If there was a big game being played on ABC, Keith Jackson's voice would likely be behind the microphone. Keith was a true gentleman and a memorable presence. At his peak, he was associated with the sport nearly as strongly as any player or coach.
Tributes continue to pour in for Keith Jackson.
But the phrase most associated with Jackson is one even he seemed a bit baffled by.
"Punts are "tail draggers, ' interior linemen are "big uglies down in the trenches, ' and any rainstorm of effect is a "gully washer, '" William Taaffe wrote".
He would describe an especially rough game as a "slobber knocker" in which the players were "rockin' and a-sockin' and a-whackin' and a-crackin'".
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The Rose Bowl named their radio and television spaces after Jackson in 2015. Jackson's most popular catchphrase was "Whoa, Nellie" but very rarely said it during game broadcasts, if at all.
Los Angeles Times columnist BillPlaschke wrote this about Jackson when he interviewed the legend a decade after he stepped away from the broadcast booth.
So after news of Jackson's death became public, sports broadcasters and journalists paid tribute to him on Twitter. "Whoa, Nellie" and Jackson were synonymous, but Jackson was never sure why.
"I would go around and pluck things off the bush and see if I could find a different way to say some things".
Jackson grew up near Carrollton, Ga., picking cotton and plowing his poor family's farm.
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She included a screen grab of the false alarm. "There needs to be tough and quick accountability and a fixed process", he wrote. They received a emergency alert on their iPhones that read in capital letters: "BALLISTIC MISSILE THREAT IN BOUND TO HAWAII ".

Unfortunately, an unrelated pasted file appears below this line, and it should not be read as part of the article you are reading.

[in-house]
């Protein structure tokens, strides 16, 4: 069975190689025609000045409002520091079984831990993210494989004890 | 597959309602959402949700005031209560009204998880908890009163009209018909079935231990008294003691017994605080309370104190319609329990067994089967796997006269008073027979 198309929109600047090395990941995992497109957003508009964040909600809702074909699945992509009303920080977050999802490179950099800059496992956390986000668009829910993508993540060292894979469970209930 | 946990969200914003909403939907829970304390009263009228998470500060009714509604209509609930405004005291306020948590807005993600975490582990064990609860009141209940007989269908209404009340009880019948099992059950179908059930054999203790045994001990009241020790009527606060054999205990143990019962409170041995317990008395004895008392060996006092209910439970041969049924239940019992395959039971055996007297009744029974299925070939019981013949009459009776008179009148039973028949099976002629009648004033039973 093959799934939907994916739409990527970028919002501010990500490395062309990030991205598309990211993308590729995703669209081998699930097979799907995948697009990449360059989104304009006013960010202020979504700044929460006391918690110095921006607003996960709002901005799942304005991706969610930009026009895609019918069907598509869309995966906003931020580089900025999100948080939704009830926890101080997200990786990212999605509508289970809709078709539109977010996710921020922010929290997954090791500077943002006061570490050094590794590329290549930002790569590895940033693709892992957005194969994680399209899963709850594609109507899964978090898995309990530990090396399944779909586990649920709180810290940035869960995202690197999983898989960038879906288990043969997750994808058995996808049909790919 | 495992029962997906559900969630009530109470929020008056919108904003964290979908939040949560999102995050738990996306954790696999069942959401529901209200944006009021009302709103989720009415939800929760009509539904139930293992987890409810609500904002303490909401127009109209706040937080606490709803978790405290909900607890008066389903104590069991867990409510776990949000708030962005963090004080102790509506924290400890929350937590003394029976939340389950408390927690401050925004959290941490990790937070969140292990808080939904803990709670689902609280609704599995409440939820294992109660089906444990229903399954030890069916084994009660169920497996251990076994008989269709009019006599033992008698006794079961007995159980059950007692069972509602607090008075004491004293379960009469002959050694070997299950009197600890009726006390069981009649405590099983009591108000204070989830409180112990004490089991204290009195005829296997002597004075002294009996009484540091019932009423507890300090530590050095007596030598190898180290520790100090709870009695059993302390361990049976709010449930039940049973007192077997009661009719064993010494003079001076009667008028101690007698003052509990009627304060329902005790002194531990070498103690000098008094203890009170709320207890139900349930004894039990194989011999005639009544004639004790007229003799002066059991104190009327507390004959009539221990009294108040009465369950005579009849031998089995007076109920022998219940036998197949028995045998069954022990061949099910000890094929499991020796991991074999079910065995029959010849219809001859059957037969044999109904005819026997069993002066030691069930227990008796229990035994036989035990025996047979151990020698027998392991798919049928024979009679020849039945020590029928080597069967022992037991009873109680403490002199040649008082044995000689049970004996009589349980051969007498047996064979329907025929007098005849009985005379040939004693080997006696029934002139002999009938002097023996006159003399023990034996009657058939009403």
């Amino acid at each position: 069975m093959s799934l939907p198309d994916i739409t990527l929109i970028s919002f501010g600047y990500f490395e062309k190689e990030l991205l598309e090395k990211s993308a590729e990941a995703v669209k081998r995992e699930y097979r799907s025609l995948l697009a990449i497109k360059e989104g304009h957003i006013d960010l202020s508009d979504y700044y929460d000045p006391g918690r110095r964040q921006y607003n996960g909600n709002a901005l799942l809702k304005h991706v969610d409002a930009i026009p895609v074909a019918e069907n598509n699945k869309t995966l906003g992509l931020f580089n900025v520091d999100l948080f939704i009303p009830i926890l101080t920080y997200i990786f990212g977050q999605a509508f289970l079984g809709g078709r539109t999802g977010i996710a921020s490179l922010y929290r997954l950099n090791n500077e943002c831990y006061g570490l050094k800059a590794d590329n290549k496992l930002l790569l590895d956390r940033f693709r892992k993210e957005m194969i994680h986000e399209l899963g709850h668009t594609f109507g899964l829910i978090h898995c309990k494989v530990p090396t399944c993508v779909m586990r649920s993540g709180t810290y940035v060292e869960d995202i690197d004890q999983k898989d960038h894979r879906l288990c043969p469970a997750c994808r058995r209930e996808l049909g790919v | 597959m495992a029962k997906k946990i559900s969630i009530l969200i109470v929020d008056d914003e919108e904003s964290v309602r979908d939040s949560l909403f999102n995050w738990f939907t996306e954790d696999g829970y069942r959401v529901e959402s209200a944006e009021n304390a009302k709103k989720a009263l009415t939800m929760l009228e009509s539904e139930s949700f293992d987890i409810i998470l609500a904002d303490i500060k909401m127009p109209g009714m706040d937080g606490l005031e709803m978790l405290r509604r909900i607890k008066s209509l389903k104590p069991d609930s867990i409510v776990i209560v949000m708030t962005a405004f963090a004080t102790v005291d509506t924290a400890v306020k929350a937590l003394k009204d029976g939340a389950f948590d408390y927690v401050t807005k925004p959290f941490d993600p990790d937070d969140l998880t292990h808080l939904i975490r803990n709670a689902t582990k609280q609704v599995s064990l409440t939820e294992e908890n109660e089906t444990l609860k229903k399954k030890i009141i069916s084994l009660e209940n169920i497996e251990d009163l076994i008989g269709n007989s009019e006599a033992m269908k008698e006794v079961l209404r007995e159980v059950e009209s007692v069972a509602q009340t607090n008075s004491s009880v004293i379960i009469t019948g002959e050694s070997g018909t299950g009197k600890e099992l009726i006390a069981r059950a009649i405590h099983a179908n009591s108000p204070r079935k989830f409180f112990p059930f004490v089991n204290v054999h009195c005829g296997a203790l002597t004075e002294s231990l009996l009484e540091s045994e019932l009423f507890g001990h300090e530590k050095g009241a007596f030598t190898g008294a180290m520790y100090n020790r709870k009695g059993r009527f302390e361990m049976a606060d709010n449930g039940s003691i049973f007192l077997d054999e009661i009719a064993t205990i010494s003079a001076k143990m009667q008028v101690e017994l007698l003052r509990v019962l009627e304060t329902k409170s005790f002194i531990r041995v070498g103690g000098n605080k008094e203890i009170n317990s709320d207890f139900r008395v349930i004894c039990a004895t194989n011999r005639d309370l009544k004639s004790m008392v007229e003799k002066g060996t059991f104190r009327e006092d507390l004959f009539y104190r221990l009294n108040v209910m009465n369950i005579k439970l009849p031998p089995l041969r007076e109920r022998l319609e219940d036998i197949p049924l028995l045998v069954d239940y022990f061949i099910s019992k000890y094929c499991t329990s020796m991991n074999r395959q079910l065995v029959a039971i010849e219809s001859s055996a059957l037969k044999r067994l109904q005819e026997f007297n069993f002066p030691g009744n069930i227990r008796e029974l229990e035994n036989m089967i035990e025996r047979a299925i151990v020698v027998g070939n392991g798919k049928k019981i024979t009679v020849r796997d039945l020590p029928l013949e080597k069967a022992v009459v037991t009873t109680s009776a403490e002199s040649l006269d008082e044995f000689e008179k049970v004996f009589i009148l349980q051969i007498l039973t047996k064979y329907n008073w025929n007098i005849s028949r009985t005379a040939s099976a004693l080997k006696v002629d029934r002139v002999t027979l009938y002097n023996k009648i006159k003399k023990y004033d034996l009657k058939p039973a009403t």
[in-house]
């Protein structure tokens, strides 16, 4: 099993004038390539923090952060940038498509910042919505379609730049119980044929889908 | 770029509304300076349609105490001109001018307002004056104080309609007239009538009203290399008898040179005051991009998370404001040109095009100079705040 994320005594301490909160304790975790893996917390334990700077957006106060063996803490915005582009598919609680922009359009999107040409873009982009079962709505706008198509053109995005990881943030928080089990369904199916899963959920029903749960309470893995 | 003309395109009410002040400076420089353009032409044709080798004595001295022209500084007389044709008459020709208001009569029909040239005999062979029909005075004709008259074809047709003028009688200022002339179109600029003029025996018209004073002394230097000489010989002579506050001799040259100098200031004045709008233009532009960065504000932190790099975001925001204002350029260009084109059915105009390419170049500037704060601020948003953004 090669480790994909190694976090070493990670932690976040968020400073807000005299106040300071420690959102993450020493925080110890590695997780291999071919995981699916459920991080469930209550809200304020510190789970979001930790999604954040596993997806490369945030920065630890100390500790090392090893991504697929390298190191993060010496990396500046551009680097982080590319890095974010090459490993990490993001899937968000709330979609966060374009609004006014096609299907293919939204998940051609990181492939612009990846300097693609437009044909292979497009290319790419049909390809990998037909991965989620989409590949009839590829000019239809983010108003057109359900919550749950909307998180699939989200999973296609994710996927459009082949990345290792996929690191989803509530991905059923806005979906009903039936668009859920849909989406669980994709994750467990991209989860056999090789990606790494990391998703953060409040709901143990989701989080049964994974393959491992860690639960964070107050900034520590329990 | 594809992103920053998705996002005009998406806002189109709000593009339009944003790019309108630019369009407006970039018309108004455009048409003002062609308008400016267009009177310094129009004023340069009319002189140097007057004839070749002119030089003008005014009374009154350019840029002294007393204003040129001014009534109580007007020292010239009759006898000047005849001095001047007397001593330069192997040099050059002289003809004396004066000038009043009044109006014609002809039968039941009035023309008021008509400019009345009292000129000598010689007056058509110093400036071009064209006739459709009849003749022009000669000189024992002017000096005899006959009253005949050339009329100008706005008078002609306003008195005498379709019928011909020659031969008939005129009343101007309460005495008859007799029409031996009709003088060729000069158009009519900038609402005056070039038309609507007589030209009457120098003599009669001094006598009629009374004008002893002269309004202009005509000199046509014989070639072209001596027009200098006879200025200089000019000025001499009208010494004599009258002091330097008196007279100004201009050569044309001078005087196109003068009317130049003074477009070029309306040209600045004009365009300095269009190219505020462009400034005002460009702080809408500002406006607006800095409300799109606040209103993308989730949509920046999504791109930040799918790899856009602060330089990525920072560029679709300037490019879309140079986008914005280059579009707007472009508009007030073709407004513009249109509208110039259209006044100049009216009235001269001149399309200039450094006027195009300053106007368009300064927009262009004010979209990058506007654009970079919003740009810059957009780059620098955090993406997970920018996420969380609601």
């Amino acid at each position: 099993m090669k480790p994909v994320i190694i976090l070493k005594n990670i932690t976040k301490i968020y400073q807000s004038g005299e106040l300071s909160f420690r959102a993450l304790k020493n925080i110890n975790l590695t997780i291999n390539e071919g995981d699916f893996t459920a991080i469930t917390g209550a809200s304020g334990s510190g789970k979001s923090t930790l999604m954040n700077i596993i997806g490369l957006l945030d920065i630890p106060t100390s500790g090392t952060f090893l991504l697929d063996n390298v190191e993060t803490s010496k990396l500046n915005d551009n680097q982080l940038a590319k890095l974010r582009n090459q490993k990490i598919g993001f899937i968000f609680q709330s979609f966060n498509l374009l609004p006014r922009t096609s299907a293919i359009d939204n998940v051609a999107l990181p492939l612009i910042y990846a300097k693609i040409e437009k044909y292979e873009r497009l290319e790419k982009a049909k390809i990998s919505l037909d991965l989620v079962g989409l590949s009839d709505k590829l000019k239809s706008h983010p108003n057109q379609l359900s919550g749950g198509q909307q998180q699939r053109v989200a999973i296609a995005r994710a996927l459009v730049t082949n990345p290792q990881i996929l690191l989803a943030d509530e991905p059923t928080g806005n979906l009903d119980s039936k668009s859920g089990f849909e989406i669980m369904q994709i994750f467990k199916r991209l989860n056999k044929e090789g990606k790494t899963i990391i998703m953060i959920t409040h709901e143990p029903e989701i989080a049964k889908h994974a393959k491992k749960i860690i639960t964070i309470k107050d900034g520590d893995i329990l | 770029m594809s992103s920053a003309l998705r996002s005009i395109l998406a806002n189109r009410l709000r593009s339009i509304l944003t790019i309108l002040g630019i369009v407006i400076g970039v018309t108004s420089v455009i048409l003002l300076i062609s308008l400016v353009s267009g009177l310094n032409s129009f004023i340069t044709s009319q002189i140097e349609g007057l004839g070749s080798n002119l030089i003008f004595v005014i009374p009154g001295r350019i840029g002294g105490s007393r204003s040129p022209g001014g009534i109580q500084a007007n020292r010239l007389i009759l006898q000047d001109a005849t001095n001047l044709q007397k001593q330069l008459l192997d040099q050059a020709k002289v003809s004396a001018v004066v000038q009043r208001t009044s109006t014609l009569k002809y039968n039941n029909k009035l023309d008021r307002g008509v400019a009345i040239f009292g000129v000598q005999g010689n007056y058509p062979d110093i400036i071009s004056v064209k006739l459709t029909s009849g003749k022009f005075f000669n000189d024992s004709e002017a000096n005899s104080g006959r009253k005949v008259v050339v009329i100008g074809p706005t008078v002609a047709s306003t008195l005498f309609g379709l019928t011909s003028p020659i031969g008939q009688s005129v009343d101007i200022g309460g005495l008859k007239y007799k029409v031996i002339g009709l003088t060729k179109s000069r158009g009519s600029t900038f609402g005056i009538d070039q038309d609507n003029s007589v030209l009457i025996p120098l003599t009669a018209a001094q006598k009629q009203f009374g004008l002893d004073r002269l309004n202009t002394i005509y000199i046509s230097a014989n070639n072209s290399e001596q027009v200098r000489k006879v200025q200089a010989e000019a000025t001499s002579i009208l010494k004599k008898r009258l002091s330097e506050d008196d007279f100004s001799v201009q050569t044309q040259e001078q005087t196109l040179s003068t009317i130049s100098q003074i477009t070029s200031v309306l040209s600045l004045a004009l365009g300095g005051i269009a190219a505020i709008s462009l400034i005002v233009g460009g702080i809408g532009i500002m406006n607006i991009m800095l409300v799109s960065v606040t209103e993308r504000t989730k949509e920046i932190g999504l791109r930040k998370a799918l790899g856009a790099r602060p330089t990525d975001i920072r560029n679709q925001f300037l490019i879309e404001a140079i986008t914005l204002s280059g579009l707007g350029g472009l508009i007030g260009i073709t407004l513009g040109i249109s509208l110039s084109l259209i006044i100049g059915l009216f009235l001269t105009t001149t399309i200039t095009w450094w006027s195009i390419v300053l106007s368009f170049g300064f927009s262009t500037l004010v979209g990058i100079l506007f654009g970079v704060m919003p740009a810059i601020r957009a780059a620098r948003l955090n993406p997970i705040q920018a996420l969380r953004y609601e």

Born in Roopville, Georgia, on October 18, 1928, Jackson was also the first play-by-play broadcaster for "Monday Night Football" when it debuted in 1970 and covered a wide range of sports.
Jackson, a longtime resident of Sherman Oaks, Calif., and Pender Harbor, British Columbia, Canada, is survived by Turi Ann, his wife of 63 years. He attended Washington State College with the intent to study police and political science, but graduated in 1954 with a degree in broadcast journalism, learning his trade in the same studios that produced Edward R. Murrow, among others in the broadcast industry. He was the first play-by-play man of Monday Night Football. Frank Gifford replaced him the next season.
The college football world lost its most prominent voice on Friday night. "You're Mr. College Football'". He called the first BCS National Championship Game between Tennessee and Florida State as his apparent last game.
When Jackson retired 12 years ago, he told the New York Times, "I'm 77 and I feel it", adding he hated the on-air mistakes that started to creep into his usually flawless work.
By 1952, Mr. Jackson was calling Washington State games on the school station.
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